Running and Back Pain – 4 Tips for the Newbie Runner

Running is an excellent exercise for your respiratory and circulatory systems. Think about your breathing, lungs, heart, bloodstream, and so on. And the mind rejuvenates as well when you are on the run.

But, there are some things you should take into consideration. Especially if you haven’t been running before.

In the early stages of your running career, the biggest problem is the load caused by running. It might be too much for your body and it comes too fast.

If you never run before, start out with walking/running intervals, this helps the body adapt to the activity.

Running puts fluctuation and repetition on your body. Your legs and back have not yet become accustomed to it. That might result in some degree of stress-related problems.

Running exposes especially your knees, hips, and lower back to these stress problems.

Do you spend most of your day sitting?

Some statistics show that approximately 8 out of 10 Americans will have back problems at some point in their life.

The number of adults experiencing lower back pain is on the rise.

And back problems are more common in women than in men. Most of the cases are among us who work at the office desk sitting through the day.

So if you’re a beginner, don’t push yourself too hard and too fast. It can drive to overuse injuries such as stress fractures, and back pain.

Back Pain From Running – How to Prevent It

Here are the 4 tips for the newbie runner.

1. Running shoes

The first thing you should put in place before starting to run is the proper running shoes.

Sportswear has a vast variety of options, and there is a pair of shoes for everyone.

Running shoes

The most available options are neutral running shoes and shoes with pronation support.

For many, shoes with pronation support might make the right choice, but not for everyone.

As a guideline, you might say, if you are unsure about the choice, then select a neutral shoe instead. And if you are a beginner, you are a little bit hesitant, so choose a neutral one.

A study from the British Journal of Sports Medicine suggests that new runners can run in neutral shoes, regardless of their pronation.

2. Running position

Another thing you should pay attention to is your running position.

Running position

It would be worth practicing it first by going for a walk.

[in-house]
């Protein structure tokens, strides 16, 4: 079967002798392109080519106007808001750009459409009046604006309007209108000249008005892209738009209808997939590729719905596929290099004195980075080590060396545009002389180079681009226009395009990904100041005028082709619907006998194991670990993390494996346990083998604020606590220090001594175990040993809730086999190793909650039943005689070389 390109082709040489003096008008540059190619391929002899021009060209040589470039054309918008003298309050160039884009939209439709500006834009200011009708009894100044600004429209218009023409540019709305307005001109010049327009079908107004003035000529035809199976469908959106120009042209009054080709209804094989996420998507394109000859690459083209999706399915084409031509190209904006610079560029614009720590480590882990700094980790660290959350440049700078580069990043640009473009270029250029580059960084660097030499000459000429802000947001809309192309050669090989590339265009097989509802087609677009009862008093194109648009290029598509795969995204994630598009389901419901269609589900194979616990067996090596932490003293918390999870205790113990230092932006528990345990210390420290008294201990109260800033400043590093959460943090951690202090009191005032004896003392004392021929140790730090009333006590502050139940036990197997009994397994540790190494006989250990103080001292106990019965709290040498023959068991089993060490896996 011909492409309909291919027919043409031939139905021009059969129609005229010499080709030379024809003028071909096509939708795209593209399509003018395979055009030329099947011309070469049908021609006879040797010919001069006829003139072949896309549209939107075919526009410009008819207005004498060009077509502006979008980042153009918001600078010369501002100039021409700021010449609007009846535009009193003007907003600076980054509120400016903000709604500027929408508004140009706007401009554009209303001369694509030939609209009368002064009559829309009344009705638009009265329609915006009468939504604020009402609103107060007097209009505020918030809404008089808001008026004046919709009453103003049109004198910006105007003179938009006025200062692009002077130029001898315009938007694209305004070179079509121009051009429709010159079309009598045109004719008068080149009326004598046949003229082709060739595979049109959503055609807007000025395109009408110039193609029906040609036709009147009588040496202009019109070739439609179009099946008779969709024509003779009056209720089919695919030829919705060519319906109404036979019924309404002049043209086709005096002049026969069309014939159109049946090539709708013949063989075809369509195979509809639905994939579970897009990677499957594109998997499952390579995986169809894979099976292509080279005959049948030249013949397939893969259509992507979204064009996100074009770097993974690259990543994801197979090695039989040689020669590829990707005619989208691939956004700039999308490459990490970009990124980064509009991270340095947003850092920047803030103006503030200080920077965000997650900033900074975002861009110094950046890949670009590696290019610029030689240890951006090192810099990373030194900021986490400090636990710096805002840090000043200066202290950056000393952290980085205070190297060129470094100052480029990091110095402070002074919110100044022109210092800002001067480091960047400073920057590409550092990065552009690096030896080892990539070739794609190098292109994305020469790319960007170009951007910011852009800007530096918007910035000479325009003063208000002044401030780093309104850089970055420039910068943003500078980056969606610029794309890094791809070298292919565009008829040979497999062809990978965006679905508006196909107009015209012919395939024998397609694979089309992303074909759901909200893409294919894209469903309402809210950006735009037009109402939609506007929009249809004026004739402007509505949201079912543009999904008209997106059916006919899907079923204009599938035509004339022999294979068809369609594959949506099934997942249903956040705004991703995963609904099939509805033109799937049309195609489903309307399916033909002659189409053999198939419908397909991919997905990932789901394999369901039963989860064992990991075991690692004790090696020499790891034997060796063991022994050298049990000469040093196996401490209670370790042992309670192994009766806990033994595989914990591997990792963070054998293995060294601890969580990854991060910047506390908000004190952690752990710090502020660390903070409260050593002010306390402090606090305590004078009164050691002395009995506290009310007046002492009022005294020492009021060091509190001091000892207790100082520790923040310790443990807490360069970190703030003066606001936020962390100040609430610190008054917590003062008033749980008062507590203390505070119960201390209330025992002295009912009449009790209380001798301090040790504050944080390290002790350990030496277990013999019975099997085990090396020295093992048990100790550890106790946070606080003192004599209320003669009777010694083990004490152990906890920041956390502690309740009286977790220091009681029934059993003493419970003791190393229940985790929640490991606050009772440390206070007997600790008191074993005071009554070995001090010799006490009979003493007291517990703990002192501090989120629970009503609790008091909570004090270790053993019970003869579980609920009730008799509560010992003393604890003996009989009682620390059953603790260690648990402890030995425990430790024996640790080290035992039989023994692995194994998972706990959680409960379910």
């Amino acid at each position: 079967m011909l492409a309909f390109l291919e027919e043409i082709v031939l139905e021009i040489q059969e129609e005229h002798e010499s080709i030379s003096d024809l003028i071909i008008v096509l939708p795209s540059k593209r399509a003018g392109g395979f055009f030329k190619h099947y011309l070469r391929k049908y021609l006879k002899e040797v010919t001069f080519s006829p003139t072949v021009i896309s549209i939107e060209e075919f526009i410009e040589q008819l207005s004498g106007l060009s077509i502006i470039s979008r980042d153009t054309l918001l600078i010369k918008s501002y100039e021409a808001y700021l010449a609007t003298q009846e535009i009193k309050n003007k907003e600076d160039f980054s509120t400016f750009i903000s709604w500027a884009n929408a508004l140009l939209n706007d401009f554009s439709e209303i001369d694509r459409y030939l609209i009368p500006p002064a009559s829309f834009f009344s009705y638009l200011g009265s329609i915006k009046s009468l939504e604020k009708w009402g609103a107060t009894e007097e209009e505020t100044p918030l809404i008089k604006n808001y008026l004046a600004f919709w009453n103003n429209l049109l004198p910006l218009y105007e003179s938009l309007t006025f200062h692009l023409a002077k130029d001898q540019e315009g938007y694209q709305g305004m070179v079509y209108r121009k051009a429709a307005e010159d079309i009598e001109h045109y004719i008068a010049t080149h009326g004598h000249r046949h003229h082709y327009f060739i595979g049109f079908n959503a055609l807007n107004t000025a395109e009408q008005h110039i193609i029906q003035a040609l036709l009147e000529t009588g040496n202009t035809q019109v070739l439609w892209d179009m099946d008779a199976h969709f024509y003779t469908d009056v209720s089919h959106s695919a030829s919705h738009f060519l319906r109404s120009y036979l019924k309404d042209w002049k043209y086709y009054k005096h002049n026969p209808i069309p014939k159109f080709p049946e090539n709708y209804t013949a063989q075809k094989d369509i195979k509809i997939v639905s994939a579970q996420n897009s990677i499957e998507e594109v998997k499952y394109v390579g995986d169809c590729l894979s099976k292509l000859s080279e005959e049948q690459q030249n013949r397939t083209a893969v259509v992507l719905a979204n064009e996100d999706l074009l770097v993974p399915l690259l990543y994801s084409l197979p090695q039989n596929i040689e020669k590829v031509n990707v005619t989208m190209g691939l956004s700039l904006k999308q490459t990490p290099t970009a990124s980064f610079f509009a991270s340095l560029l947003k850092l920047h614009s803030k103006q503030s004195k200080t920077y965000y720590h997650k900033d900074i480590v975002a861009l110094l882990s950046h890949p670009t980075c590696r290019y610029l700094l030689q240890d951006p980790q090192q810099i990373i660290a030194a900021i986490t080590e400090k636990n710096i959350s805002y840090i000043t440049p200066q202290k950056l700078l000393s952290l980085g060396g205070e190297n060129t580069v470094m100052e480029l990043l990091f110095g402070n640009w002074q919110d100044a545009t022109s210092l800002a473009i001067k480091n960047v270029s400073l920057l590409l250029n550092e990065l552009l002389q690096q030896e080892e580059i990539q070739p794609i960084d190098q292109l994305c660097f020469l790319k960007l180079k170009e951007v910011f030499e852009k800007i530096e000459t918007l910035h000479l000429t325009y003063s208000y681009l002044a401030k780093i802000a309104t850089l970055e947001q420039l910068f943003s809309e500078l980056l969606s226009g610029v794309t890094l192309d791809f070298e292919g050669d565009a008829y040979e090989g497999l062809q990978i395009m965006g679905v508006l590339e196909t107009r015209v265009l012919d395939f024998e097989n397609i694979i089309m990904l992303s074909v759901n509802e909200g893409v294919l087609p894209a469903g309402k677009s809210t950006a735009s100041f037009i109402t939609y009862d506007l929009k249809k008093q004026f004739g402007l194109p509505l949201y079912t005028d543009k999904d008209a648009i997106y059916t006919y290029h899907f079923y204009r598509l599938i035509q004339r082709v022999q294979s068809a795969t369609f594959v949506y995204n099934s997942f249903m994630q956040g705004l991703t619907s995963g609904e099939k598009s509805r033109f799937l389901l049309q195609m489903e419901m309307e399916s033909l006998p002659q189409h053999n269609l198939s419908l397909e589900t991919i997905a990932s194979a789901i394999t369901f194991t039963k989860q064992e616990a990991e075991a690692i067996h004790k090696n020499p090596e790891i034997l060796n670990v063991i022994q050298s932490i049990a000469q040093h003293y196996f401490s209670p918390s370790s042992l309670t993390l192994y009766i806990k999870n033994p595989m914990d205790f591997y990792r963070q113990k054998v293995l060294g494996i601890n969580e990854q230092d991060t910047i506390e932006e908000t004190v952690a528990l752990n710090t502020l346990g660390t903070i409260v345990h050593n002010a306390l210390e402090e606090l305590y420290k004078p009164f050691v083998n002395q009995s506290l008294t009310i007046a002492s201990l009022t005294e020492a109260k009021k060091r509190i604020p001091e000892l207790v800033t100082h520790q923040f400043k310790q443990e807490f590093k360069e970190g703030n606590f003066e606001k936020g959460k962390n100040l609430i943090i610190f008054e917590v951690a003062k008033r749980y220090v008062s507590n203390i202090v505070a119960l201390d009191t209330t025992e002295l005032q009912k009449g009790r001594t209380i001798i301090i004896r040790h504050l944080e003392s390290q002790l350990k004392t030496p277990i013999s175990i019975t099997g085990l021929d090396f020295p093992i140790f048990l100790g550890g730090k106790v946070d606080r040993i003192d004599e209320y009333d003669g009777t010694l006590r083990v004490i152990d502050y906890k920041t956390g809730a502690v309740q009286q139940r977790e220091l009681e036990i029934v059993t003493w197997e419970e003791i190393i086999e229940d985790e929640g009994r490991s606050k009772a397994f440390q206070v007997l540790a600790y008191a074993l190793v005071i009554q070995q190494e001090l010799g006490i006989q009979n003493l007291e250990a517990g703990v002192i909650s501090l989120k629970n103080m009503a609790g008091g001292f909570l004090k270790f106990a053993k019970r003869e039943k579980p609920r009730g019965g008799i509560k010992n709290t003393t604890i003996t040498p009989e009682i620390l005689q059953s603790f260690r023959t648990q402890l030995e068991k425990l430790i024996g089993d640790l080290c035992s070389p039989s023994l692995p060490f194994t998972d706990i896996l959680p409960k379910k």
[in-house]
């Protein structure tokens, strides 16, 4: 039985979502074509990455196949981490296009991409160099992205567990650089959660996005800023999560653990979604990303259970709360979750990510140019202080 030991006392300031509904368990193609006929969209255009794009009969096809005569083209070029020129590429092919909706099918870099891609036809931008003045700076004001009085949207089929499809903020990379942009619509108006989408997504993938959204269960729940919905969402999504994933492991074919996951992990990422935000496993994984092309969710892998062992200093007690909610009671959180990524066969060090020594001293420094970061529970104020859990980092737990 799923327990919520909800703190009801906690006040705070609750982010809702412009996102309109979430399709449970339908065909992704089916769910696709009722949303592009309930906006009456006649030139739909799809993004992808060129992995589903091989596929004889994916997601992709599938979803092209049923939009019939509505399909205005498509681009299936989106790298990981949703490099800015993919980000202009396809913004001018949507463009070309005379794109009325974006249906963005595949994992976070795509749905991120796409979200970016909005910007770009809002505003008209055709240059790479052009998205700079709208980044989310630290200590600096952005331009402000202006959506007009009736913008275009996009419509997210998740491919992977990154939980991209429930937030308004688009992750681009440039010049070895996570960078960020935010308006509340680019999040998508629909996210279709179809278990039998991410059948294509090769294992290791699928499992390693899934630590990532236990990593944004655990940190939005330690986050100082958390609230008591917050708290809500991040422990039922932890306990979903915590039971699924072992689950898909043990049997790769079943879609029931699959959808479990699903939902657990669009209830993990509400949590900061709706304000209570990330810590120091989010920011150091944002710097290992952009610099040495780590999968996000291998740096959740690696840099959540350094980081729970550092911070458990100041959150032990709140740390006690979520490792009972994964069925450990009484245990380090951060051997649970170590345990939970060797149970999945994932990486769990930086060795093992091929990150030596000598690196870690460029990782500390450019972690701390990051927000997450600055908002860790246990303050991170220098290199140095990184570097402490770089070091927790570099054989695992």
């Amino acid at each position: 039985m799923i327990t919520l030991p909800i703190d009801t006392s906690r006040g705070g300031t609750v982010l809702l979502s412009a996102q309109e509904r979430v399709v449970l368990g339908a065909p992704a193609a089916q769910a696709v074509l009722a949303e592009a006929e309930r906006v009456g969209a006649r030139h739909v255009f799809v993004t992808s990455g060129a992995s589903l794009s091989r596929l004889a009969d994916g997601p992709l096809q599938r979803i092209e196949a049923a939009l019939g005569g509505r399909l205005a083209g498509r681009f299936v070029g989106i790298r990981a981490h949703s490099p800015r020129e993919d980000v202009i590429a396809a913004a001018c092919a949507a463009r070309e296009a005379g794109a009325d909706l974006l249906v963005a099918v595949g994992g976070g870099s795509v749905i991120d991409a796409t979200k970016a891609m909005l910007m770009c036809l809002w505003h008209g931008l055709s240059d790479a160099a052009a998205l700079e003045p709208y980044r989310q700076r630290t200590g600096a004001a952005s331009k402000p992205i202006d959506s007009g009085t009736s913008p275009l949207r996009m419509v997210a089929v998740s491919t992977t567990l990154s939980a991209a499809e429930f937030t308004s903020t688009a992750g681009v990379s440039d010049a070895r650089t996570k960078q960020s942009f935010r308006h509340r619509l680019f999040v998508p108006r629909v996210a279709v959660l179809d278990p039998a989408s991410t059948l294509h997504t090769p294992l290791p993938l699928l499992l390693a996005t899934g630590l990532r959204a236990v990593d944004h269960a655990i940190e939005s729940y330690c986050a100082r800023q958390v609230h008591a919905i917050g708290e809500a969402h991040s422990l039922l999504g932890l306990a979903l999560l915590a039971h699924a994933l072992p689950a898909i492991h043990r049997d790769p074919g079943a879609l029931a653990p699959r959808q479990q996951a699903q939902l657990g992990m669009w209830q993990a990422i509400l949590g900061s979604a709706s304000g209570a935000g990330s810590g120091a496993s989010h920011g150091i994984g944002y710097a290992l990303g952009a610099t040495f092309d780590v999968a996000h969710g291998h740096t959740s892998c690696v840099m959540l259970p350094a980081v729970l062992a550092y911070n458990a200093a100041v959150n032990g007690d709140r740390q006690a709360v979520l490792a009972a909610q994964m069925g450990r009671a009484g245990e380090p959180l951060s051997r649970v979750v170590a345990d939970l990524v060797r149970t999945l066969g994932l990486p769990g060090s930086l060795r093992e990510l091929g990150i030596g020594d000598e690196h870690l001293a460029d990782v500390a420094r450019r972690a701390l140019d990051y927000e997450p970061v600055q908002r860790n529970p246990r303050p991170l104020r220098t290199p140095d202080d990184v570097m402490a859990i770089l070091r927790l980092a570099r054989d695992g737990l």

In a good position, the lower back remains straight, and the neck and shoulders are relaxed.

The upper back has a good posture and perhaps the most important: toes and knees are in the same line, i.e. pointing in the same direction forward.

Spine position example
  • Poor posture on the left. It can result in neck and back pain.
  • Neutral posture on the right. Shoulder aligns with hips, and hips are aligned with ankles.

3. Stay moderate

The third thing when the shoes and the posture are okay is moderation.

You should start with short 2-3 km walks/runs and listen to the body.

Run moderately and mix walk and run when you are starting out to prevent injury or back pain

A suitable number of exercises for the beginner could be 2-3 walks/runs per week. You can do one of these exercises just by walking.

One of the biggest pitfalls of newbie runners is thinking you need to start out running non-stop with no walk breaks.

You shouldn’t even make it a goal to run without stopping when you are starting out. Remember to insert those walking sections into your run. It gives your body a chance to reduce sweating (fluid loss), lowers your injury risk, and lessens the stress running puts on your body.

You can increase running by how your body feels. Yet so that you can recover and recharge well from the previous exercise.

4. Muscle maintenance

The fourth thing is muscle maintenance and water retention after the runs and the days between them.

Woman stretching after a run to take care of muscles

The buttocks, thigh, and iliopsoas muscles would be worth stretching for 30 seconds a couple of hours after the run to recover resting muscle length.

All Runners Need Strength Training.

It is also good to make light stretches and shakes during the rest day for the pelvic area and legs.

Running is a high-level physical practice, so your back, abs, and legs need to be strong. That’s why good core strength is crucial for all runners.

You can start with basic easy drills such as jumping squats, high knees, and butt kickers. Jogging on the spot may be used as a warm-up.

Illustration of trigger point of legs and lower back pain for runners
Trigger points of legs and back pain for runners

The Bottom Line

When starting out your running career, take care of these 4 small things to make your runs more fun without the pain.

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